“Dear White People” or Nah?

After seeing this film last month, I have to agree with much of this author says. I was disappointed that not one of the black males was portrayed as a possible romantic lead. Additionally, most of the characters felt more like caricatures. The only Asian character shown repeatedly has just one line, and it’s about food – not race, respect, or something controversial/thought-provoking. To me, the most sobering part of this film was at the end, when photos are shown of blackface / African-American themed parties that actually happened on college campuses. While I’m glad I saw it, I was expecting a little bit more.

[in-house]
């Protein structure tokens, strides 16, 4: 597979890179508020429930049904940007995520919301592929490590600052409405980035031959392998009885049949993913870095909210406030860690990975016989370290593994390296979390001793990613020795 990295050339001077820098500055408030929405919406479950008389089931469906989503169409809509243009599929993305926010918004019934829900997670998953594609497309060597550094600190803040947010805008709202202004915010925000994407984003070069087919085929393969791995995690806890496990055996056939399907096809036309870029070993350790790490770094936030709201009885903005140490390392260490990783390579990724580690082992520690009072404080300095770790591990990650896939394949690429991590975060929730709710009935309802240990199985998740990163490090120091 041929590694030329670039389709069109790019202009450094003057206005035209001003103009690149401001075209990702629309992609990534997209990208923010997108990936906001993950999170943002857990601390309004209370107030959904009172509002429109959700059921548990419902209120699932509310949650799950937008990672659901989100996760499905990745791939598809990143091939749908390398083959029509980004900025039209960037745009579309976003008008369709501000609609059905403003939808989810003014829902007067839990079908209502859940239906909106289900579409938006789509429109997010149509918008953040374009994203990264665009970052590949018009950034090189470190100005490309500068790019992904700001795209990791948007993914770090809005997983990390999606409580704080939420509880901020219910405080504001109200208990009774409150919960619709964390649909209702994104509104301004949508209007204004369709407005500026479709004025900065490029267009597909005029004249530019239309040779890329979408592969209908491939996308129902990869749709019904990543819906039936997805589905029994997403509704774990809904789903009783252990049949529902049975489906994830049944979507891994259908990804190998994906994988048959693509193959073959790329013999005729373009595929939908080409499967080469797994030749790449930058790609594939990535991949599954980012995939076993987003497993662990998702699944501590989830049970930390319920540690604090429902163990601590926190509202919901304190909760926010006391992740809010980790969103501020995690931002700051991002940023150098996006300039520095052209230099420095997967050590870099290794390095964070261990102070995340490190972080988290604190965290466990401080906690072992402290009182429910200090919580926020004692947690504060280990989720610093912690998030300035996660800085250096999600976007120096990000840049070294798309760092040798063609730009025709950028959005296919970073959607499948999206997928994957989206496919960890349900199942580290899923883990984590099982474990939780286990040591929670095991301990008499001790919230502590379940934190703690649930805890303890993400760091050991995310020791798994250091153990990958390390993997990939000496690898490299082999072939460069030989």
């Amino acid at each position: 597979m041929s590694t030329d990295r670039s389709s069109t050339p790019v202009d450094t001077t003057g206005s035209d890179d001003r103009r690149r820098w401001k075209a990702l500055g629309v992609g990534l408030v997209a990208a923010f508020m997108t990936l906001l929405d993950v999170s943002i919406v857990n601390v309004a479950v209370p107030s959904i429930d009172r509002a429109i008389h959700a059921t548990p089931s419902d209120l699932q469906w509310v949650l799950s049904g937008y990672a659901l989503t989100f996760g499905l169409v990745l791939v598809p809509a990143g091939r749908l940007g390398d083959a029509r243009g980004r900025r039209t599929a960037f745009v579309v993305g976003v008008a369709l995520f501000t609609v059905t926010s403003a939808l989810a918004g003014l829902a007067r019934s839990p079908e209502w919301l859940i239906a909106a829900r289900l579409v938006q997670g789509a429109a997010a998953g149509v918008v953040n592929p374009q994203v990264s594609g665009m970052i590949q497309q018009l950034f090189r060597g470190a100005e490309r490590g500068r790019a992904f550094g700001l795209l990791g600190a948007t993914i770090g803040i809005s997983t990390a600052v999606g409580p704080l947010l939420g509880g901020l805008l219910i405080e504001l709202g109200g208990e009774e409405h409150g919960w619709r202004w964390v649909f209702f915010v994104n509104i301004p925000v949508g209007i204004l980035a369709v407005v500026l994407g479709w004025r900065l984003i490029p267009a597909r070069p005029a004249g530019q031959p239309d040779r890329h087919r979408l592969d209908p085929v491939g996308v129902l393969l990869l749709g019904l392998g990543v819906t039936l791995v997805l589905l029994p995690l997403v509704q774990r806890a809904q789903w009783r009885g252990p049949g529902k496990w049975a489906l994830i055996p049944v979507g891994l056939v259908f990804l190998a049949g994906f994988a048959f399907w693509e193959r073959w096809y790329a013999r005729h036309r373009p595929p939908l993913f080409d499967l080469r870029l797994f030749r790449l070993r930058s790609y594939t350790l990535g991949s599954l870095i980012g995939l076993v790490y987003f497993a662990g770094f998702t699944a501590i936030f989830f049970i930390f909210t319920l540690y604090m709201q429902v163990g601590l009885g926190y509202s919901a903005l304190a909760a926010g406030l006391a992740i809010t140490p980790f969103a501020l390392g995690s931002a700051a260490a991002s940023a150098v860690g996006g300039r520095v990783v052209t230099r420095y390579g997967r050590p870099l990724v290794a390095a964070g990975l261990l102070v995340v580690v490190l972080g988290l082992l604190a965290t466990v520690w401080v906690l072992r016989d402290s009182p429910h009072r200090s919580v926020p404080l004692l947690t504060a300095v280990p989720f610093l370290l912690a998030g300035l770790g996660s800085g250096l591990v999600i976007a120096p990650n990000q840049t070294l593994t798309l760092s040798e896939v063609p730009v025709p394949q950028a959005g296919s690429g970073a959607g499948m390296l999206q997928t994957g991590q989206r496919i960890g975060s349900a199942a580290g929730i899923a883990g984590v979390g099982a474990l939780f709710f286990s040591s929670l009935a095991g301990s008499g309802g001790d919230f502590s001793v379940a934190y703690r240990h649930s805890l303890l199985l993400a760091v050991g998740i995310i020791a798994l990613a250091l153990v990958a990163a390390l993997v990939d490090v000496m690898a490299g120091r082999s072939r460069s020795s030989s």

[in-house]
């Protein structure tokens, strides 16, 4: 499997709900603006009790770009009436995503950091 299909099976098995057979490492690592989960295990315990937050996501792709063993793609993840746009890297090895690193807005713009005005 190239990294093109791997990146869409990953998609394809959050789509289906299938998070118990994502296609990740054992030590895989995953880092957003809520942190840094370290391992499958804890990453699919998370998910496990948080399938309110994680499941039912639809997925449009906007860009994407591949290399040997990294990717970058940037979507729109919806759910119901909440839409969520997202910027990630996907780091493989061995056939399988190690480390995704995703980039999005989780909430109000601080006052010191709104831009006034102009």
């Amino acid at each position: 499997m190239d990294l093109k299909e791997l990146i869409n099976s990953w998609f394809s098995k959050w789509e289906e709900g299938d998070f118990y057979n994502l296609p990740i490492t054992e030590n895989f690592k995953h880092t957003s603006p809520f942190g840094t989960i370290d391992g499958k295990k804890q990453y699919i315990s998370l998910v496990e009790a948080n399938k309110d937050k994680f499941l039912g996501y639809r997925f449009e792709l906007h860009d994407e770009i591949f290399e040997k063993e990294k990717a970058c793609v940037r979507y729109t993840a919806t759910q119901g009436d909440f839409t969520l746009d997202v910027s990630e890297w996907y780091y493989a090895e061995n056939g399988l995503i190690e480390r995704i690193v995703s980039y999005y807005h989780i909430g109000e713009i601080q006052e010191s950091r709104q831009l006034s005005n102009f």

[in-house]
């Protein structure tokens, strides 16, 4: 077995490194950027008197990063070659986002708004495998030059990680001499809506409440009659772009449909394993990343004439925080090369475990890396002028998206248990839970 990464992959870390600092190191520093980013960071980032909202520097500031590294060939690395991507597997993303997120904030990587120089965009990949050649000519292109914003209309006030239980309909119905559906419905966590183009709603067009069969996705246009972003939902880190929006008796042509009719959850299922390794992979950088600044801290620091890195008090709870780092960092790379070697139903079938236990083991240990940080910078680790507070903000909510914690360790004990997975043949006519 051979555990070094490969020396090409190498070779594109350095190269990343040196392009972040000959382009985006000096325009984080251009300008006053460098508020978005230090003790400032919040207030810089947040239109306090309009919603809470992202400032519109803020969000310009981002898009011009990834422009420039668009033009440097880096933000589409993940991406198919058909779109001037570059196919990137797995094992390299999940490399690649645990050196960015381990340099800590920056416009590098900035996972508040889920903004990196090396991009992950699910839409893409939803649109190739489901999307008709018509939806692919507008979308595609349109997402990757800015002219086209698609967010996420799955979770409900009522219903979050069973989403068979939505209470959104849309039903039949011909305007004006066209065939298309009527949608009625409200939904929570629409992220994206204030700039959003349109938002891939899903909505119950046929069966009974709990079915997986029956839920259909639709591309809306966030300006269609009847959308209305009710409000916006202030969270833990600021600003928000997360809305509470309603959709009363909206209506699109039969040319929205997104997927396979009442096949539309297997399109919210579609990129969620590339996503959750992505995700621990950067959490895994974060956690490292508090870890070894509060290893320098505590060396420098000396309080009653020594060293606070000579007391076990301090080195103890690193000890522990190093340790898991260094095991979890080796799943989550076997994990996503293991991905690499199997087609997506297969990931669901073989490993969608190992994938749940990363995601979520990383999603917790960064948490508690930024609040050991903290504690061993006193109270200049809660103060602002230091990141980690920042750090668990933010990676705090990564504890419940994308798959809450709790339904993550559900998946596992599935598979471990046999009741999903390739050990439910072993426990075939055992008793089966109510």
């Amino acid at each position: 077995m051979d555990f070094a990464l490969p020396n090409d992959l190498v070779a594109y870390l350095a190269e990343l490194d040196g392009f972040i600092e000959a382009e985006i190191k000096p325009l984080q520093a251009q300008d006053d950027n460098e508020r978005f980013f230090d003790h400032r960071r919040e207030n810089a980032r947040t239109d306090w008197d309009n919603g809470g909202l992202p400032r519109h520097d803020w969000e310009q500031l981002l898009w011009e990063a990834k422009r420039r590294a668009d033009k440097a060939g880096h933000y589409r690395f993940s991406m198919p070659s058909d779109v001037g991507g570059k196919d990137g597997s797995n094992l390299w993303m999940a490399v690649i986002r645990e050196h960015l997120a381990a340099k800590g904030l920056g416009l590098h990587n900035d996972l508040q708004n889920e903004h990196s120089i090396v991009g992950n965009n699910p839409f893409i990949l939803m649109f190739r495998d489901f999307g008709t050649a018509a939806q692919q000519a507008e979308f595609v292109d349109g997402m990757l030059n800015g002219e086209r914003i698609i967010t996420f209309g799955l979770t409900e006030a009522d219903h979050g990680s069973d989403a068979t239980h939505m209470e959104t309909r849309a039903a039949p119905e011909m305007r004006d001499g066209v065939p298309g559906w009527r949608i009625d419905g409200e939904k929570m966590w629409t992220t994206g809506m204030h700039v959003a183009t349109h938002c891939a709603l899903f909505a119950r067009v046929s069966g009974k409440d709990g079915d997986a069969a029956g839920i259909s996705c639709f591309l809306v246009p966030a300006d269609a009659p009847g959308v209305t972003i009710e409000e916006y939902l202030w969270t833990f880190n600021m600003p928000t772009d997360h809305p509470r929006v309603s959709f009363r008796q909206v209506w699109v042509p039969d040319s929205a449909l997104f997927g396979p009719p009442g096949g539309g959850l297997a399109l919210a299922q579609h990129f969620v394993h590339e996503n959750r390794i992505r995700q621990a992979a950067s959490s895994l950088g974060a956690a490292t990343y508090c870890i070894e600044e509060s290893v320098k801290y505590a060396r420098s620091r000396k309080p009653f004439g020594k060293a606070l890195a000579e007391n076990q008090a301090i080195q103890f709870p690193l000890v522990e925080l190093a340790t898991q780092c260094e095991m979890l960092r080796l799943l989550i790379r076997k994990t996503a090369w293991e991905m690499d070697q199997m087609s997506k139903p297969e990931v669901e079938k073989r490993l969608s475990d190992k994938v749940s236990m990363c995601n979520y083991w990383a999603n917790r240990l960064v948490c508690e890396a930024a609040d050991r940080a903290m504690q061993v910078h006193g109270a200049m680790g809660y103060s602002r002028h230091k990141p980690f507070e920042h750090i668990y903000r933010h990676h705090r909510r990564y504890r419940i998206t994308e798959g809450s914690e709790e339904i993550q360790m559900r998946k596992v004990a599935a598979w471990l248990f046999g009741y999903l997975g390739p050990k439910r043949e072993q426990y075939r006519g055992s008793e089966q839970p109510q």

The Progress

Way back in 2006, when I was a plump faced freshman at Johns Hopkins, I got my first taste of proper American racism. That year the big Halloween party was called “Halloween in the Hood.” The ladies were encouraged to come dressed as “hoodrats, skig skags, or scallywhops” and one too many guys tried to be your dark skin friend that looks like Michael Jackson. Our Black Student Union protested for weeks but not much had changed. Eight years later, the darling of the independent film scene is a small film about Black kids at a prestigious, predominantly White, institution dealing with a racist Halloween party called “Dear White People.” Somebody must have dropped the top on their whip, because I feel some type of way.

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